Many apologies for how mightily delayed this is. As I hope some of you noticed, my Board participation was patchy at best over the summer. Now that I'm back in ol' P-town and hopefully in a sustainable schedule, I plan to be much more present. I'm back. Hooray!
Anyway -- yes, there are many ways to make a nuisance of yourself as a customer. The idea here is to avoid this tendency, and usually it's more easy than you may expect. The biggest thing would be -- as I brought up in the post you mentioned -- to treat the person helping you as a fallible human being. They really do have feelings, family, dreams, and desires (most of which probably don't involve taking your food order). They are also capable of making mistakes, but most of them are just like you and want to make it up to you if they do slip up. Too many people treat employees of whatever establishment they happen to be visiting as order-taking robots. Don't do that, and you should be 95% okay.
Other than that, here are a few random tips:
-Avoid outrageously stupid questions. Yes, it happens sometimes, but it does get on a cashier's nerves a little bit after the 30th person asks where the straws are when they're literally right in front of you.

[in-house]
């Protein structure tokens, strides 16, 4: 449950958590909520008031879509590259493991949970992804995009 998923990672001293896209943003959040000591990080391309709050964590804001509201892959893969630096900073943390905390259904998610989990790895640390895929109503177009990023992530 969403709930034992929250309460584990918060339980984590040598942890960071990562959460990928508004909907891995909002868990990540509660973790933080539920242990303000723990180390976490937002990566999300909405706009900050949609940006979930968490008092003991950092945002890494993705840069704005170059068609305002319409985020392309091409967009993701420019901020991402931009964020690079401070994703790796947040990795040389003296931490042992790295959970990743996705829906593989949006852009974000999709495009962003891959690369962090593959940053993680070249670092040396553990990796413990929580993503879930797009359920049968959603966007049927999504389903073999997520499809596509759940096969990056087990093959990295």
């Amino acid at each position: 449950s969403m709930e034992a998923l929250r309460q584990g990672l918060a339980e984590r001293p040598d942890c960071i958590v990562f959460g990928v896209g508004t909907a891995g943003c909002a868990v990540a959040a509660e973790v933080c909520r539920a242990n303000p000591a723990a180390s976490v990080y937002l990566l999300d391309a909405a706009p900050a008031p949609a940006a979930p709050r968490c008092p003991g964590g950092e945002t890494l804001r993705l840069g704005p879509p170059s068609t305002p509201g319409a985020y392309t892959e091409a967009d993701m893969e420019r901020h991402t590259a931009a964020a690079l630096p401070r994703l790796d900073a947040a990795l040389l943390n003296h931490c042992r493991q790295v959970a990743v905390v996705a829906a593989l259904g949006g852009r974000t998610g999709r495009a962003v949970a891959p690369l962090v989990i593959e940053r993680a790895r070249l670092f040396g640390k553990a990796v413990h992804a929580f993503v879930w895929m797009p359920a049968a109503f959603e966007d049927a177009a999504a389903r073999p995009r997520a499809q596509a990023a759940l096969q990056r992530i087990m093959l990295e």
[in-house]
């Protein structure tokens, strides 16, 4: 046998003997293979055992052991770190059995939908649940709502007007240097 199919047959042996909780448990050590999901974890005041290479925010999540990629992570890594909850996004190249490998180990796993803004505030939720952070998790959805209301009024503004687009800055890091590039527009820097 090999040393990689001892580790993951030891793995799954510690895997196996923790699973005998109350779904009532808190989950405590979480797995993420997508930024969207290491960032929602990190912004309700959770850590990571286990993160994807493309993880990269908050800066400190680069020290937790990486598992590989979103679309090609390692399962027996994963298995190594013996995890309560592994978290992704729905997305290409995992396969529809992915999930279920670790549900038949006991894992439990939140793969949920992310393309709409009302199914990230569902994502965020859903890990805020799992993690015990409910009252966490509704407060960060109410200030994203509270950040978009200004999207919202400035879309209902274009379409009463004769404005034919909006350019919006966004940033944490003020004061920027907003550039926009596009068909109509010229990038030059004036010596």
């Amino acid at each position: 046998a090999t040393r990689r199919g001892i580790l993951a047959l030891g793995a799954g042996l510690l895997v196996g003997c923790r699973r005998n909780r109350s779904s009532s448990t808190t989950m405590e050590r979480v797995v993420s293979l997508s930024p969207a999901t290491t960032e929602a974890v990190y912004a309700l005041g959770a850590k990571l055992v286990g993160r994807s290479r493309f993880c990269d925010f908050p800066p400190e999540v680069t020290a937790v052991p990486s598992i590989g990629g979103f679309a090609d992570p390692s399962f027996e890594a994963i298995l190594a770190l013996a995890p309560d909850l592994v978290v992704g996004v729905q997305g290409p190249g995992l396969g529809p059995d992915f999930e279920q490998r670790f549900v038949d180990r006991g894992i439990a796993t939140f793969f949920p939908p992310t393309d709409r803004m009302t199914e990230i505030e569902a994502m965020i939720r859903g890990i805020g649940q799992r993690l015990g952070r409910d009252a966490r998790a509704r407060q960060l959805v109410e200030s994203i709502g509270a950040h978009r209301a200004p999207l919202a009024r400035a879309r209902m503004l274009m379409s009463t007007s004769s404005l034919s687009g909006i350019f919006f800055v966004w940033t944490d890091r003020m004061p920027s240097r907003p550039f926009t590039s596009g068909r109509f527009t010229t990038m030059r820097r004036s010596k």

Now, this is rarely malicious, but it can really wear (see this comic
). Don't be afraid
to ask questions, but try to be observant first.
-Never yell, and try to avoid excessive anger. Again, these are people. Most servers (for instance) are even taking the brunt for the mistakes of other people along the chain. Often, whatever happened isn't their fault or is something they have no power over. If you're really slighted, ask for a manager, who can at least make decisions to get things fixed. Besides, ripping on the server that your burger is too well-done is a good way to wind up with a spit sandwich.
-Be decisive. If you're not ready to order when the server asks, say so; don't keep werf standing there for 5 minutes while you're still studying the menu. Likewise for other establishments -- if you don't know what you're ordering, why are you in line? How did you even make it to the front of the line without thinking about what you're getting? Everyone, not just the employee, will hate you.
-When appropriate, tip.
There seems to have been a few discussions on here lately about the necessity of tipping in the food service industry. As Cognoscente said, "If three extra bucks isn't in your budget to demonstrate your appreciation for service when you eat out, then stay home.
Folks in the service industry don't work their butts off to bring your ungrateful self refills because they feel like it." Or in the words of Bill Murray: "my friend, do not be a jerk."
As you can see, most of this is common sense. Be nice, don't waste tons of time, do unto others, blah blah blah. If you're even considerate enough to ask this question, chances are you're doing fine. Food service employees everywhere salute you.